Nonprofits are your friends

8 08 2007

Technically, libraries aren’t nonprofits…we’re usually government agencies, but we have a lot in common with nonprofits, too.  I haven’t spent much time looking into the advocacy offerings of the nonprofit folks because I’ve had my hands full just trying to catch up with the librarians!

But for my grant, I needed to evaluate the tools that were already out there, and I couldn’t find much in the way of Web 2.0 for library advocacy (which is good, since that’s what I’m trying to get a grant for!*) so I plugged “nonprofit” in my search box and lo and behold, I hit the motherlode! I shouldn’t be too surprised… nonprofits traditionally have even less funding than libraries, so they’ve been quicker to adopt new ways of garnering public support.

Here are a few of my favorites from the bunch…

  • Nonprofit Technology Network – their Web 2.0 category has some great stuff!
  • Net ^2 (squared) , remixing the  web for social change
  • Roots.lab, helping nonprofits leverage the social web… they have a great rundown of what the social web can do for nonprofits here

More details about the revised grant forthcoming… I just finished the draft for my class this evening.

* Please let me know if you’ve found anything out there that deals with social networking/social media for libraries in any kind of detail. I couldn’t find anything, but maybe one of you has run across something?





Lessons in Marketing

5 08 2007

Today I was reminded of how small the library online community is, and how important it is to plan for the unexpected.

My friend, Lea, and fellow co-director of the Student Association of the School of Information at UT, took some photos of a new shirt designed by a recent graduate of our program. The design is called Evolution of a Librarian:

Informationus Primatus, represented by a gorilla with a pair of reading glasses; Informationus Scriptor, represented by a medieval scholar scribbling away with a quill; Informationus Shushimus, represented by a female librarian with a bun, busily shushing patrons; and the final evolution: Informationus Professionus, represented by a young female librarian in jeans and an Antelope/information? tee (see below), carrying a laptop, a book, and listening to an ipod.

She posted the photos on her flickr page so I could grab them easily to put up on our our blog. SASI has been printing shirts for as long as anyone can remember as a way to get funding from the Graduate School Assembly (GSA) and the Student Senate, that we can turn around and sell at a small profit in order to support student activities and community-building. I had intended to get the photos up sometime this weekend (or maybe next) and then send an email out to our school’s listserv to let students know they were available and when/where they could buy them.

But this morning when I woke up and checked my RSS reader, I found that Library Stuff had linked to her photo of our newest shirt design. We had always dreamed of coming up with cool shirts that we could sell to the library/information science community at large to support our school activities, and here was opportunity staring us in the face, and I didn’t even have a site set up yet! Worse, when I tried to log on to the iSchool servers, I couldn’t gain access. I couldn’t get on to the servers until a half hour ago (finally got the support site up here at SASI Swag). But even without that, we didn’t have any way of accepting payment. We hadn’t set up a paypal account and had only ever taken cash and checks in the past. We didn’t even know what to charge for shipping.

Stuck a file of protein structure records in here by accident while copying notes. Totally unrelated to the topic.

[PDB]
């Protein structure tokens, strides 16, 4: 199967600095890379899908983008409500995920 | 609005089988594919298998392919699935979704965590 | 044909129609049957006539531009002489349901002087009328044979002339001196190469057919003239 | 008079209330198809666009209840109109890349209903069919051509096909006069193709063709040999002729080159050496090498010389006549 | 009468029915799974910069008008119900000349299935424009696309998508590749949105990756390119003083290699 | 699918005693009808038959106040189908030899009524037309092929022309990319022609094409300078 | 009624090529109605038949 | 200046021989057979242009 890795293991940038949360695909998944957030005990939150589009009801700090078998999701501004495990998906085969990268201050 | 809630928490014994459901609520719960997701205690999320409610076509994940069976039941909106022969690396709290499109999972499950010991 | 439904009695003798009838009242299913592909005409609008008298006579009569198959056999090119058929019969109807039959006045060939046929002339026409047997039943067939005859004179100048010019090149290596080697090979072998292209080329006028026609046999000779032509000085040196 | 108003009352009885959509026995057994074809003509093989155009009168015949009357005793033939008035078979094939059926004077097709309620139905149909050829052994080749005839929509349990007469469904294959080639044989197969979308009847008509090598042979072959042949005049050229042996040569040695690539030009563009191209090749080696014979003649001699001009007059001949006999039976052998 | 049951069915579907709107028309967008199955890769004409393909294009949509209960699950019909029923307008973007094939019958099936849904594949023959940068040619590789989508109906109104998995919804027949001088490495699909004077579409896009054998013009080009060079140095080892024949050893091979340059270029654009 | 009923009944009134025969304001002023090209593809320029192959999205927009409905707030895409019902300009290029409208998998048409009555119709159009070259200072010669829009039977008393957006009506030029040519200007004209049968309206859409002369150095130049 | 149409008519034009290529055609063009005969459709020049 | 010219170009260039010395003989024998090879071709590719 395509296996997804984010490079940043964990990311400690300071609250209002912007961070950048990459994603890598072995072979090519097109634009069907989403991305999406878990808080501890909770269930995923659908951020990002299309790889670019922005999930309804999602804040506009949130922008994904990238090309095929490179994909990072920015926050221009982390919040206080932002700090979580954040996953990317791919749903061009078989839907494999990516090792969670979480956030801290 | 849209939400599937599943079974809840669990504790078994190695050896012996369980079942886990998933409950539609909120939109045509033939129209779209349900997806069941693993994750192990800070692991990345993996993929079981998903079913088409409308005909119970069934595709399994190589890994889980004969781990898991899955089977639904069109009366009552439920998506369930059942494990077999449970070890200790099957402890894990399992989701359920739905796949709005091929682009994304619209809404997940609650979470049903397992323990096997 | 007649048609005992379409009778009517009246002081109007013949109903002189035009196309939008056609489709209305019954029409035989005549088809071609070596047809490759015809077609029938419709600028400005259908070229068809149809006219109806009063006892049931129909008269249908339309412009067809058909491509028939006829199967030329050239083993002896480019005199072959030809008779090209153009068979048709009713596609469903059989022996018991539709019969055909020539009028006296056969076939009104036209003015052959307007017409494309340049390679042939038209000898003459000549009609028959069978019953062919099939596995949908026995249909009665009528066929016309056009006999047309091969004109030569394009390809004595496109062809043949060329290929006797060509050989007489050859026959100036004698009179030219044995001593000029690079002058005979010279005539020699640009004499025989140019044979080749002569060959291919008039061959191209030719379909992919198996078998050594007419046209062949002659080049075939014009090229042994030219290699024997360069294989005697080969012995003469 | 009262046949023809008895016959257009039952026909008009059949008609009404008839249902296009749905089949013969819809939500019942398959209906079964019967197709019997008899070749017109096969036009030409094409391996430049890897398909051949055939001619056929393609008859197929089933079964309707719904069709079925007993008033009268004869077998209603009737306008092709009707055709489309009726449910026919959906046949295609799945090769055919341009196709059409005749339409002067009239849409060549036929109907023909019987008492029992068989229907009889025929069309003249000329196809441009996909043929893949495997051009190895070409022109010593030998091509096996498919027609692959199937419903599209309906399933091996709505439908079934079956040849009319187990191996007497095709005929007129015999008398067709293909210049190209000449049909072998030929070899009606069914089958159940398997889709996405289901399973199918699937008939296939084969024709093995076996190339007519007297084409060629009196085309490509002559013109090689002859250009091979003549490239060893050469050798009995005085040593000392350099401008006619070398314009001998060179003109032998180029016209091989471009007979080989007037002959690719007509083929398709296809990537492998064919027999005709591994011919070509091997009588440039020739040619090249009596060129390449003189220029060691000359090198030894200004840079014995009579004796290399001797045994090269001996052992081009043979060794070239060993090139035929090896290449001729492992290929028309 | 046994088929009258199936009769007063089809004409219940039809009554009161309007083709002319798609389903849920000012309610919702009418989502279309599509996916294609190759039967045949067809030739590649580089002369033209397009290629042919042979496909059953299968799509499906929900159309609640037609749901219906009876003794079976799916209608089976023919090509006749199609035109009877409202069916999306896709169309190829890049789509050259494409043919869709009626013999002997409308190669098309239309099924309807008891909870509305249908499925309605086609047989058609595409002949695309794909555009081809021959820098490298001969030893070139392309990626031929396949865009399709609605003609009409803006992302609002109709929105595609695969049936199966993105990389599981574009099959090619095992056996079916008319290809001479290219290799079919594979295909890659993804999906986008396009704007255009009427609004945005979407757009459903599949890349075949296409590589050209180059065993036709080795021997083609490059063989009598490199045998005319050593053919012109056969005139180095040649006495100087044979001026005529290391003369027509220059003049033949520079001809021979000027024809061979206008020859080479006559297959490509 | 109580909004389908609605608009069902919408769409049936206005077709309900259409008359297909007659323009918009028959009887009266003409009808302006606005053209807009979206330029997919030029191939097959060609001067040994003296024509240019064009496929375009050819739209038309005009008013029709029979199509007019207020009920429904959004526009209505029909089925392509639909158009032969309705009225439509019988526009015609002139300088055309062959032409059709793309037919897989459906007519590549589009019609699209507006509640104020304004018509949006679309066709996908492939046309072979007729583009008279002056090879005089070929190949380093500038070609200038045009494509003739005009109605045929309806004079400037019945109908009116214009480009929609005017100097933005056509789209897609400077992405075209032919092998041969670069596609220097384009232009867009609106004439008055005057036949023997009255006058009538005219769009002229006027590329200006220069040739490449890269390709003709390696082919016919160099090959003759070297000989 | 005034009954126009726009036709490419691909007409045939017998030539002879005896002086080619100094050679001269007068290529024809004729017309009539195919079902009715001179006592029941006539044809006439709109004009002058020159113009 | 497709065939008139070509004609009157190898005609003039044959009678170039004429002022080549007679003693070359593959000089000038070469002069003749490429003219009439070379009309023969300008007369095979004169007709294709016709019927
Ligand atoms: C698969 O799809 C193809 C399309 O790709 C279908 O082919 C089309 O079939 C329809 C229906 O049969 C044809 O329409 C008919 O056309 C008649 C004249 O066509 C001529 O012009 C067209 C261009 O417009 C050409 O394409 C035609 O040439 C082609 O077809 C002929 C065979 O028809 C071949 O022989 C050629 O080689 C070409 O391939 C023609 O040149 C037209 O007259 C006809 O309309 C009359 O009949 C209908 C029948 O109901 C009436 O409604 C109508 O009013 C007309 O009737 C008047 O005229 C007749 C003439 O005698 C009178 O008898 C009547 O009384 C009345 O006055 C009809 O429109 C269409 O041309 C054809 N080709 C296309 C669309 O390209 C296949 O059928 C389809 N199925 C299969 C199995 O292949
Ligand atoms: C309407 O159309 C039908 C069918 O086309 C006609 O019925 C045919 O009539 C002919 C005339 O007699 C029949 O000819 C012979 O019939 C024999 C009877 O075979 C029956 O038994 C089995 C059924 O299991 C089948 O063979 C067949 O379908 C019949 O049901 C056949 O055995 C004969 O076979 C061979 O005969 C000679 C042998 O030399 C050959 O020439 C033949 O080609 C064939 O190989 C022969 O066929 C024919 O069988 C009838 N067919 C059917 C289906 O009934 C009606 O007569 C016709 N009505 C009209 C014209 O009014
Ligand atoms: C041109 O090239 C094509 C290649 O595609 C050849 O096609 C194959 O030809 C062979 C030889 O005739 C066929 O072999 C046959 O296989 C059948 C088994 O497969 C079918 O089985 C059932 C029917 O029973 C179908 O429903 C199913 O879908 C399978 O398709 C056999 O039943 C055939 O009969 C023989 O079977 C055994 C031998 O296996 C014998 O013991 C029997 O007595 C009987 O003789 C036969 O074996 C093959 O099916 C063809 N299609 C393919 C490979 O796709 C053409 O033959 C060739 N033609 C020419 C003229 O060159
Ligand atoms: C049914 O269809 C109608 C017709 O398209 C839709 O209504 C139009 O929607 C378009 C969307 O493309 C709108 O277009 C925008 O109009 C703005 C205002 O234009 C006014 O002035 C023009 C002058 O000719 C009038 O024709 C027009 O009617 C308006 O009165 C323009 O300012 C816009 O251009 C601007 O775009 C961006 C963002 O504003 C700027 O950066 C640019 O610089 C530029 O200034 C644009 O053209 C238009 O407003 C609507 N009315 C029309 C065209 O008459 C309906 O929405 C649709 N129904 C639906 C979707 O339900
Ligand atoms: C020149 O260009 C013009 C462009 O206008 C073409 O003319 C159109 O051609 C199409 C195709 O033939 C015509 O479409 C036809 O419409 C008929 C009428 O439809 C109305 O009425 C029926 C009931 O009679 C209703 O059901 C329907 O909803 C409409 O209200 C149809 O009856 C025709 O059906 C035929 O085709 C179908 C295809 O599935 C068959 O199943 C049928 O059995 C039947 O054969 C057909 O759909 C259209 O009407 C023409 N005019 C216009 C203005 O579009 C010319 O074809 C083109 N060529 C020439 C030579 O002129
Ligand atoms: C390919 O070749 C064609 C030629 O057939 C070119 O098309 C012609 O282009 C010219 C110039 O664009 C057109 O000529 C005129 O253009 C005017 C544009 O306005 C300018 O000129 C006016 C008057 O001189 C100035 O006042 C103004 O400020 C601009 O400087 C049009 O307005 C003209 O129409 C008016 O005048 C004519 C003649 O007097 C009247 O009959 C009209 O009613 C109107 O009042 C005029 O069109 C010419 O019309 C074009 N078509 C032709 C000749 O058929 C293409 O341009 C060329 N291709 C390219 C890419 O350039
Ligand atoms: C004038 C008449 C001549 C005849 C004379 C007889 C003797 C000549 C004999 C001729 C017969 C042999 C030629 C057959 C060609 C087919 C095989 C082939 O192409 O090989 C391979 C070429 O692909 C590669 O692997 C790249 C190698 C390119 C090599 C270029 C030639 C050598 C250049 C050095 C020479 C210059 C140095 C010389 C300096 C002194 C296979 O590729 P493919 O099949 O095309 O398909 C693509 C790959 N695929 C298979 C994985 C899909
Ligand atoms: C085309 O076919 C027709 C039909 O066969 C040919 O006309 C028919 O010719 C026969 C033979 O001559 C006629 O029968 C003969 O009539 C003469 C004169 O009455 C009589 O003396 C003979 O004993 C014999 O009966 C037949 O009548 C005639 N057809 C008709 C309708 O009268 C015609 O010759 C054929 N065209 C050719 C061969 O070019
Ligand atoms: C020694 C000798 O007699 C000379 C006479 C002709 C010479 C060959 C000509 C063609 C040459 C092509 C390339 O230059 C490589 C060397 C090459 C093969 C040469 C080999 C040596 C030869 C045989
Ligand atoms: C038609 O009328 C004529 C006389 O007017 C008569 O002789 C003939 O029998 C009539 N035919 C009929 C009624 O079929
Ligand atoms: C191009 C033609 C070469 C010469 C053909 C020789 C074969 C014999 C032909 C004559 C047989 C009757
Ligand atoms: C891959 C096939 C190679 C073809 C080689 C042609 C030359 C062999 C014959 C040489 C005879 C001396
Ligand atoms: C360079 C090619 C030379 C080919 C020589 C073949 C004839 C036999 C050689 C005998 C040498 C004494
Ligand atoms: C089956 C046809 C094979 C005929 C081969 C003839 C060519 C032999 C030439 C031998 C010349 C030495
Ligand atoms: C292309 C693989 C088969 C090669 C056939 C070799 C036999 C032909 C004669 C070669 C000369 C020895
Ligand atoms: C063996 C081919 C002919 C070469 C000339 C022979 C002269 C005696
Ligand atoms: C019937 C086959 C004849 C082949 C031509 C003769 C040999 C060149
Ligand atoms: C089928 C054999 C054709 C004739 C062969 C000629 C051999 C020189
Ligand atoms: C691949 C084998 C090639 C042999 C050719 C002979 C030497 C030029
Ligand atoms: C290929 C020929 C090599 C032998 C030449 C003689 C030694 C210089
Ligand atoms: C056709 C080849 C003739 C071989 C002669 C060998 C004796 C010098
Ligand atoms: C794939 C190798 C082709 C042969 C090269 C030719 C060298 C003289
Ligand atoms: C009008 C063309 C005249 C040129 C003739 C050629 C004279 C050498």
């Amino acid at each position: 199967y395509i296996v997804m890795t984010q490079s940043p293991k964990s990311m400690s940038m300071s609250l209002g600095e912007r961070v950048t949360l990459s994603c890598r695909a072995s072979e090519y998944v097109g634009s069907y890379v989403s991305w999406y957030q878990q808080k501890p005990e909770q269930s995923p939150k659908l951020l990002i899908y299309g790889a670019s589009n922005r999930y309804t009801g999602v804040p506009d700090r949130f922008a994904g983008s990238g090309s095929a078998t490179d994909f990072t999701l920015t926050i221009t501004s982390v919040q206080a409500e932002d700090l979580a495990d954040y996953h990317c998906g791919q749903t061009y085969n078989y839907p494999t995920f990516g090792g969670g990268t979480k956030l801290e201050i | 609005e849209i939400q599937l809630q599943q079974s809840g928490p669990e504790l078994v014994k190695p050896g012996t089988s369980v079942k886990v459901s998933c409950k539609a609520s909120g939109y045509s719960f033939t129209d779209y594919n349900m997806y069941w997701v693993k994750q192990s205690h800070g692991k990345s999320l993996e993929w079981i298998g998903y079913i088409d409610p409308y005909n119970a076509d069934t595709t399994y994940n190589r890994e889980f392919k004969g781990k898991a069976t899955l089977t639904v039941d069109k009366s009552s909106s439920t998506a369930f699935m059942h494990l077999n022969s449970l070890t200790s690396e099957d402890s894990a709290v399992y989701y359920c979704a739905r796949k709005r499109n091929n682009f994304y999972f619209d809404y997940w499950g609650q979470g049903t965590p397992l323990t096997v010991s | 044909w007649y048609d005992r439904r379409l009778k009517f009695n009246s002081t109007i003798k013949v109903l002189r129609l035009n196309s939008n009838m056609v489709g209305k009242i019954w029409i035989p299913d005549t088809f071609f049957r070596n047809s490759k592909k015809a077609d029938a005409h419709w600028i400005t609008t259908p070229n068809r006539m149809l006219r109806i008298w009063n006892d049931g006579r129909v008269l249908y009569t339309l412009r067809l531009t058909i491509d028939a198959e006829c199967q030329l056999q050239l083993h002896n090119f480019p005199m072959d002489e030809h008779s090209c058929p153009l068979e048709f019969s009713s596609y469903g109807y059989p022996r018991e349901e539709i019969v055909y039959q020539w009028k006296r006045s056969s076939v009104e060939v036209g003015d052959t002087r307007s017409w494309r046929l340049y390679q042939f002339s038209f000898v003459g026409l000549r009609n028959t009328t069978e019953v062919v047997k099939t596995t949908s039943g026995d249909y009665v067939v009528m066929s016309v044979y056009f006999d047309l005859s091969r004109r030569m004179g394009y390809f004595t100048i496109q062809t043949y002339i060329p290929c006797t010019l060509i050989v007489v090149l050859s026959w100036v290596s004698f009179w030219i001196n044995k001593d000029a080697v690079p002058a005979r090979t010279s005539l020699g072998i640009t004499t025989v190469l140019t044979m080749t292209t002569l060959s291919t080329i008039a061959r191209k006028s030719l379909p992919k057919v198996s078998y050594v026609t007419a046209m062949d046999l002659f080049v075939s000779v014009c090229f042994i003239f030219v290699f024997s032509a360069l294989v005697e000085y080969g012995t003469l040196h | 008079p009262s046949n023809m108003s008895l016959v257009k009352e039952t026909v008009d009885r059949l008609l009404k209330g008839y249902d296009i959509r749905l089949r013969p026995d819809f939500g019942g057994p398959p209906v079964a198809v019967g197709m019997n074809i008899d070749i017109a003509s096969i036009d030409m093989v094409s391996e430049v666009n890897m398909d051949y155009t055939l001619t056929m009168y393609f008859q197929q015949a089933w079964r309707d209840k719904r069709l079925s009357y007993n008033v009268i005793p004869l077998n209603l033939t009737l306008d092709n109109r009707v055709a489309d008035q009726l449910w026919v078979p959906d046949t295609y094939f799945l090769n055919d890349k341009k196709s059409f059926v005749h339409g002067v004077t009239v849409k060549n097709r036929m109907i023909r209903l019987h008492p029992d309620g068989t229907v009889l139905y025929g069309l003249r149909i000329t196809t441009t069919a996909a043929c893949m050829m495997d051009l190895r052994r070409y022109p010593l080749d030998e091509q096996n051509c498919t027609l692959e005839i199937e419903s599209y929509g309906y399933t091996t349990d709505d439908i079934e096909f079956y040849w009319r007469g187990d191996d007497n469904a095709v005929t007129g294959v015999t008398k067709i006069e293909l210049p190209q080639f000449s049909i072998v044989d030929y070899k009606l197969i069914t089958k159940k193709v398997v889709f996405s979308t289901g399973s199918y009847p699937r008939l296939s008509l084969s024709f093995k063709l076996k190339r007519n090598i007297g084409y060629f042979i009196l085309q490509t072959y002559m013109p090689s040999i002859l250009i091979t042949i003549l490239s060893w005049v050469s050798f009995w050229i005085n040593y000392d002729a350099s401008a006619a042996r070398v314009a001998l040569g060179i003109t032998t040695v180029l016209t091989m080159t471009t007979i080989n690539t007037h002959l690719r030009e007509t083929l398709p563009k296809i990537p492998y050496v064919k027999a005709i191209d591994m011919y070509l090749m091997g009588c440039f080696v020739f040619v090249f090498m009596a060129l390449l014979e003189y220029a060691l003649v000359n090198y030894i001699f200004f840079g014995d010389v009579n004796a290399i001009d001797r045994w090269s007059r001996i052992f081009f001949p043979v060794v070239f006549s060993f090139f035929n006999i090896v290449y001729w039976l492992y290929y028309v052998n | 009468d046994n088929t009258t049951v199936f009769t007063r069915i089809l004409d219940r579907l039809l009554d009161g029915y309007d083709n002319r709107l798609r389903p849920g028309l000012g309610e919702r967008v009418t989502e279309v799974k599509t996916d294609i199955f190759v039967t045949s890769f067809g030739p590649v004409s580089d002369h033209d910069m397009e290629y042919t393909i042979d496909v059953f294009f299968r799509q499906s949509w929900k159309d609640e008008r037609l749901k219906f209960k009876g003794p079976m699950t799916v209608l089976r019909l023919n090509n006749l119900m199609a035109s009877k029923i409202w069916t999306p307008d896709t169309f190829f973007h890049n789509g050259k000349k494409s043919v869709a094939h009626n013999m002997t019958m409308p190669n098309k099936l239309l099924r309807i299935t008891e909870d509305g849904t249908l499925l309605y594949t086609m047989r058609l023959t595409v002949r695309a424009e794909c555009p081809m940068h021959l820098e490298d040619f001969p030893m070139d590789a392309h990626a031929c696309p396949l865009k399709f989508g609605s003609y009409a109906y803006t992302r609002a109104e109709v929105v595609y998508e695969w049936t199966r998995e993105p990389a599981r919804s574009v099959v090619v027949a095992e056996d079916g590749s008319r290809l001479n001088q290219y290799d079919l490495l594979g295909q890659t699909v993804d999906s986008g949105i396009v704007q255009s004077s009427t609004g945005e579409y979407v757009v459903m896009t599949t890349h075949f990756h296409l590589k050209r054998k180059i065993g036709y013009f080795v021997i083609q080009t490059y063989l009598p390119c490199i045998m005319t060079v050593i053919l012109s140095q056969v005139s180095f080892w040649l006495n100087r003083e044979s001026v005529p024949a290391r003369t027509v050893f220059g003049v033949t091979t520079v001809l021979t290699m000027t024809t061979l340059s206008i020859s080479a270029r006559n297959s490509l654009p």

This entire experience was a great learning process for me. Technology failed us, and we failed to plan for a big enough response to our idea. This was a small glitch, something easily fixed, but we were franticly emailing and im-ing eachother and the iSchool technology folks trying to get our site back up, and figure out what to do in the meantime.

I wonder how much worse it would be for the library who fails to make arrangements for the unanticipated… I hope I’ve learned my lesson on this front.





Too much info, wrong emphasis

3 08 2007

Part of my grant application requires that I do research to make sure I’m not repeating a project that’s already out there.  I started creating a table of all the results I found from a “library advocacy” (sans quotes) search in Google, and arranging the sites by state or region (if applicable).  As soon as I did the search, I knew I was in trouble.  3.8 million results. Tacking on the word “marketing” brought it down to 1.8 million. Clicking through, I saw a lot of the same information repeated again and again…  Best practices, talking to the press, talking to politicians, facts and figures about why libraries matter. About all the poor and disadvantaged people who depend on their services. Offerings usually follow the format of step 1, 2, 3.  And when searching journal indexes, I find even more suggestions. There are advocacy offerings for nearly every state, every major city, and from most of our organizations.  I had no idea the OCLC had a site called WebJunction, and that this site contained information on advocacy and marketing. There’s an overwhelming amount of information out there.

So why are we still talking about marketing? If it’s all out there in black and white, A, B, C… why aren’t people beating down our doors to give us money?  Why are we missing the 13-30-somethings from our libraries?

If most of these sites say the same thing, can my site really say anything different? Does a database of stock-photography and templates really make it more useful? I really don’t know the answer to that question. I’m afraid the answer is “no.”   I do know that there are people in every state who understand how important advocacy is. They try to get the word out, each in their own way, with a toolbox, a step by step guide, or a marketing campaign. Funders like the Bill and Melinda Gates Foundation give us money to create campaigns and train staff in advocacy… $7.7 million to the Public Library Association for training, and another $1.2 million to the OCLC to develop a nationwide advocacy network (and maybe a marketing campaign, too if there’s any money left over).